Botulism outbreak

Poison lake kills ducks

A majestic ibis aerates the water for his smaller friends, but it wasn’t enough for about 50 birds who succumbed to an outbreak of botulism in Hyde Park. See full story page 3. Photo by David Bell.

HYDE PARK’S birdlife is suffering a botulism outbreak, with more than 50 dead birds collected so far and 20 taken away for intensive care.

Botulism outbreaks are common at this time of year but this has been a bad one at Hyde Park. The bacterium paralyses the birds and in bad cases the muscles used to breathe stop working and the bird dies. Even in milder cases they become unable to hold their heads up out of water and can still drown.

For about three weeks Volunteers from WA Seabird Rescue have been rescuing Hyde Park’s birds to bring them in for nurturing until the toxin wears off. The mud is deep and sticky and the water levels are so low they’re using paddle boards to get to the lakes’ islands on daily patrols. Along with Native ARC they’ve been able to nurse some back to health and release them at Herdsman Lake, because they’d be at risk returning to Hyde Park while the outbreaks are ongoing.

The dead ducks also have to be removed to prevent botulism spreading. 

Some animals are too far gone and have to be euthanised. While the smaller ducks seem most affected, all vertebrates are at risk of botulism poisoning, and an ibis has also had to be euthanised.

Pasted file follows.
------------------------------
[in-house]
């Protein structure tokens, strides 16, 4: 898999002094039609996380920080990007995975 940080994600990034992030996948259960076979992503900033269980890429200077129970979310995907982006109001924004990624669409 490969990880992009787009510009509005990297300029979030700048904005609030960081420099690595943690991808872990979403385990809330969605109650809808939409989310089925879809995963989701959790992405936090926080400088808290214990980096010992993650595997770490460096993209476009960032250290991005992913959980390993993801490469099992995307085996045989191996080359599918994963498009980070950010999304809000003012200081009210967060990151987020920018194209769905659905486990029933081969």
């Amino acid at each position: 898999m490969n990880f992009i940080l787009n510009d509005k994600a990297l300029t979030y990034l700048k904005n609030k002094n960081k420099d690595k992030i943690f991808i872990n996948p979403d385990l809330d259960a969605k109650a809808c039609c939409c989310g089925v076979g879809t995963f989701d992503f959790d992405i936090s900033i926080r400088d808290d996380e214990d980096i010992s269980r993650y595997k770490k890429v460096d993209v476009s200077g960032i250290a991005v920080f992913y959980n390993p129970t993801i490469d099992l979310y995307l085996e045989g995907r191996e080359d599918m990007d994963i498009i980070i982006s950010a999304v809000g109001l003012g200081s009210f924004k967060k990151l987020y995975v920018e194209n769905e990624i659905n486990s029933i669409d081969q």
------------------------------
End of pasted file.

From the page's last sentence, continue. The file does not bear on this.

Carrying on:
WASR president Halina Burmej says saving the birds takes “round the clock nursing”. 

“With mild breathing difficulties, we can get them through,” Dr Burmej says. “It’s very diligent nursing with lots of fluids, and often a dose of charcoal at the beginning to soak up any toxins… we keep the birds warm, we change the bedding every time we deal with them.”

Ducks take a few days to a week to recover, while bigger birds like pelicans take two or three weeks.

Vincent mayor Emma Cole said the council has been working with WASR to rescue and remove the birds and thanked the volunteers for their efforts getting to the harder-to-reach birds. 

“At this time of year, access to the island can be difficult due to the low water levels in the lakes.

“The volunteers have been a great help to the city as they have provided the required expertise and equipment to access the islands and remove the birds.”

The water’s just inches deep in most places, and a lot of the outer area is just thick mud.

“When water levels are low the sediment is easily stirred up when we get rain. This releases the botulism bacteria and can result in an outbreak,” Ms Cole says. “Outbreaks are often an annual occurrence towards the end of summer, but the severity of them varies.” She says the council will work with WASR to learn more about how to prevent future outbreaks.

by DAVID BELL

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